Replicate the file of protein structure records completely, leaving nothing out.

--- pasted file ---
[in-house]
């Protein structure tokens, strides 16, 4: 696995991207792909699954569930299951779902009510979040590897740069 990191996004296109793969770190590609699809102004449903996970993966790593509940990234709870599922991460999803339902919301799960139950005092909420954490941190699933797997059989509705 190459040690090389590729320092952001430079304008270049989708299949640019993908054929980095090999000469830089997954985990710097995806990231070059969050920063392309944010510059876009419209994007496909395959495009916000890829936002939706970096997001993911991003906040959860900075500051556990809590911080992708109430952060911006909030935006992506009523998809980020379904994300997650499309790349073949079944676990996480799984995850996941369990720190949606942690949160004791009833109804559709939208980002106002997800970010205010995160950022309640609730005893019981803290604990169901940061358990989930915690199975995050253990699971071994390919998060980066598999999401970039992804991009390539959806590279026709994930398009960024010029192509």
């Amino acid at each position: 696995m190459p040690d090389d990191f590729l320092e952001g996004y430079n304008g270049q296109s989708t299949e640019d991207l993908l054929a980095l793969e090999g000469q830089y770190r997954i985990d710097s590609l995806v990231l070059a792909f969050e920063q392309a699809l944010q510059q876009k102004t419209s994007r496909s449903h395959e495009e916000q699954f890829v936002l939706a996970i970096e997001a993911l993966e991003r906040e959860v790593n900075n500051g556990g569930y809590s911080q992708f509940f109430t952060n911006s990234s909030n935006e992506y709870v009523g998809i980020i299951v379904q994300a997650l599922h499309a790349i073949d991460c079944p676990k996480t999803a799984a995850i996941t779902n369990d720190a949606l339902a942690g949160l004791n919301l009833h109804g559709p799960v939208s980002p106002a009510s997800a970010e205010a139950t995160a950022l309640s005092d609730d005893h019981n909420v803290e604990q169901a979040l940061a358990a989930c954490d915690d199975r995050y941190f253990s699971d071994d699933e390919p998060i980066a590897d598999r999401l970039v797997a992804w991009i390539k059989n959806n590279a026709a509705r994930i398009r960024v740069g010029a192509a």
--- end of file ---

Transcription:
[in-house]
């Protein structure tokens, strides 16, 4: 696995991207792909699954569930299951779902009510979040590897740069 990191996004296109793969770190590609699809102004449903996970993966790593509940990234709870599922991460999803339902919301799960139950005092909420954490941190699933797997059989509705 190459040690090389590729320092952001430079304008270049989708299949640019993908054929980095090999000469830089997954985990710097995806990231070059969050920063392309944010510059876009419209994007496909395959495009916000890829936002939706970096997001993911991003906040959860900075500051556990809590911080992708109430952060911006909030935006992506009523998809980020379904994300997650499309790349073949079944676990996480799984995850996941369990720190949606942690949160004791009833109804559709939208980002106002997800970010205010995160950022309640609730005893019981803290604990169901940061358990989930915690199975995050253990699971071994390919998060980066598999999401970039992804991009390539959806590279026709994930398009960024010029192509």
């Amino acid at each position: 696995m190459p040690d090389d990191f590729l320092e952001g996004y430079n304008g270049q296109s989708t299949e640019d991207l993908l054929a980095l793969e090999g000469q830089y770190r997954i985990d710097s590609l995806v990231l070059a792909f969050e920063q392309a699809l944010q510059q876009k102004t419209s994007r496909s449903h395959e495009e916000q699954f890829v936002l939706a996970i970096e997001a993911l993966e991003r906040e959860v790593n900075n500051g556990g569930y809590s911080q992708f509940f109430t952060n911006s990234s909030n935006e992506y709870v009523g998809i980020i299951v379904q994300a997650l599922h499309a790349i073949d991460c079944p676990k996480t999803a799984a995850i996941t779902n369990d720190a949606l339902a942690g949160l004791n919301l009833h109804g559709p799960v939208s980002p106002a009510s997800a970010e205010a139950t995160a950022l309640s005092d609730d005893h019981n909420v803290e604990q169901a979040l940061a358990a989930c954490d915690d199975r995050y941190f253990s699971d071994d699933e390919p998060i980066a590897d598999r999401l970039v797997a992804w991009i390539k059989n959806n590279a026709a509705r994930i398009r960024v740069g010029a192509a």